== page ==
If the media lie, bully and falsely accuse in the news, how do you think they report football?

By Tony Attwood

A while back the Telegraph carried an article by Julie Burchill, in which she called the political commentator Ash Sarkar – a British-Bangladeshi journalist and left-wing political activist who teachers at the Sandberg Institute in Amsterdam – a paedophile-worshipping Islamist on social media.

And what, you are asking, does this have to do with football in general and our beloved Arsenal in particular?    Let me try and explain.

Football has long been known as the heart of fake news with its lunatic transfer stories which are still propagated day after day.  Most of the football media lap them up and report the tales as if they were true, justifying each one by claiming (often falsely) that the story had been reported somewhere else.  

Recently Ars Technica, a technology news publication undertook research which was subsequently re-published by Wired to find out why people pass on fake news as the truth, when even a quick glance would show that the story was at best highly unlikely, but most often clearly palpably untrue.  It’s conclusion was that people pass on stories which a moment’s thought will reveal is unlikely to be true, just because they are not paying attention.

They recruited thousands of researchers who looked at selected headlines and had to rate them as true or false.  Mostly the people looking at the headlines did far better than they are normally given credit for, in separating truth from gibberish.

But what happens thereafter is spooky.  If we take the headline, “Over 500 ‘Migrant Caravaners’ Arrested With Suicide Vests,”  the report says, “Only 16 percent of conservatives in the survey population rated it as true. But over half of them were amenable to sharing it on social media.”

In another example the Sunday Times reported that the musical piece, Rule, Britannia! which has traditionally ended the last night of the Proms (a famous series of concerts held each year in London) was going to be cut, due to racial sensitivities.  It was totally untrue but it became a national news story.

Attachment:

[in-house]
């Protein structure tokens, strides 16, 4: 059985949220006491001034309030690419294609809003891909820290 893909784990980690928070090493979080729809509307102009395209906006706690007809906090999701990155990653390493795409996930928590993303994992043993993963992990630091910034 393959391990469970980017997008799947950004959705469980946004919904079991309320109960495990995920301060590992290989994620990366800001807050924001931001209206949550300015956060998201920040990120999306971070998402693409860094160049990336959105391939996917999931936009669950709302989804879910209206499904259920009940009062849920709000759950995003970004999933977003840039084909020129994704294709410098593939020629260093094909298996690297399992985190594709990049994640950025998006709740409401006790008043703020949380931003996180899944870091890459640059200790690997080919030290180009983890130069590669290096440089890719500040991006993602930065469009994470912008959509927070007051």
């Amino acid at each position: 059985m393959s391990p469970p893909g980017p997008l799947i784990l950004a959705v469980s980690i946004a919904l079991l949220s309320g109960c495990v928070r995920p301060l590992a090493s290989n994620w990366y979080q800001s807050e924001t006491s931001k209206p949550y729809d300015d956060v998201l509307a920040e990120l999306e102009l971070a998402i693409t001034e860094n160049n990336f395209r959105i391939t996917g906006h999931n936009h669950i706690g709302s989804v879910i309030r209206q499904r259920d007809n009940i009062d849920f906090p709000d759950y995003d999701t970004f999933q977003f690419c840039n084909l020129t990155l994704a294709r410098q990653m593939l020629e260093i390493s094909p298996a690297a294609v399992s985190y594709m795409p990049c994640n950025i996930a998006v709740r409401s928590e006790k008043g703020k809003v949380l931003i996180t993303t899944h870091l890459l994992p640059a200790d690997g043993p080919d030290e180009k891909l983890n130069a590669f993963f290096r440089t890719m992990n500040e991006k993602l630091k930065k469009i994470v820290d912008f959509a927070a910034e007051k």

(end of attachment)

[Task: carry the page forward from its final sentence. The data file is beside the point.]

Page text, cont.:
Worse, in that case, although there had never been a plan to cut the performance of a piece of music that is considered by some to be an important part of British self-identity, the media that had run the false report that it was being removed from the programme, then wrongly reported that the piece had been reinstated due to public pressure – when it fact it was never cut in the first place.

What has actually happened here is that a technique used for decades by lazy football journalists, (in which column inches have been filled by making up transfer stories), has been exported to mainstream media.

And although a lot of people interested in football will admit, when challenged, that they know that a lot of the tales of rumours are untrue throughout, I find that a lot of them still retain the view that Arsenal is particularly bad at getting a deal done, and at holding onto talent.

In the world beyond football we know that the media in Britain has targets that it will attack daily – one might consider comments about people who challenge the state on issues of social injustice, benefit claimants, demonstrators in general…

And we should remember that back in the 1970s football fans suffered the same fate – we were the absolute scum of the earth – along with coal miners and trades unionists.

But what makes this all so dangerous is that much of the media has its own agenda, and so the stories it runs are set up to meet that agenda.   There is and will not be any criticism or examination of organisations such as the FA, Fifa, or PGMO.  The media’s agenda is to support the institutions.

Working out quite how we have got into this situation is hard, and it needs many more researchers than Untold has at its disposal, but certainly two of the factors involved are laziness and habit.  

The transfer tales that appear every hour of the day and night might seem innocuous, but they are part of something far more worrying – the disappearance of reality from our media.

Here are just a few of the latest examples:

“Arsenal, Tottenham Hotspur may have to pay over £30m to sign 23-year-old PL midfielder” This is from Sportslens saying we are after Sander Berge from Sheffield United

‘Here we go again’: Some Arsenal fans react as major transfer update drops.  This is HITC saying that we want Real Betis attacking midfielder Fekir but that Liverpool might beat us to it.

“Real Madrid won’t consider selling 22-year-old to Arsenal – report”. The Sport Review tell us that Real Madrid “won’t even contemplate selling Odegaard.”  (Others are of course telling us that they will, and this is how much he will cost).

“Blow for Arsenal: Mikel Arteta will be missing four players for a month” says CaughtOffside which tells us that four Arsenal players (Pepe, Aubameyang, Partey and Elneny) will be in the Africa Cup of Nations to be played during the English season.  Maybe.  It is not exactly news.

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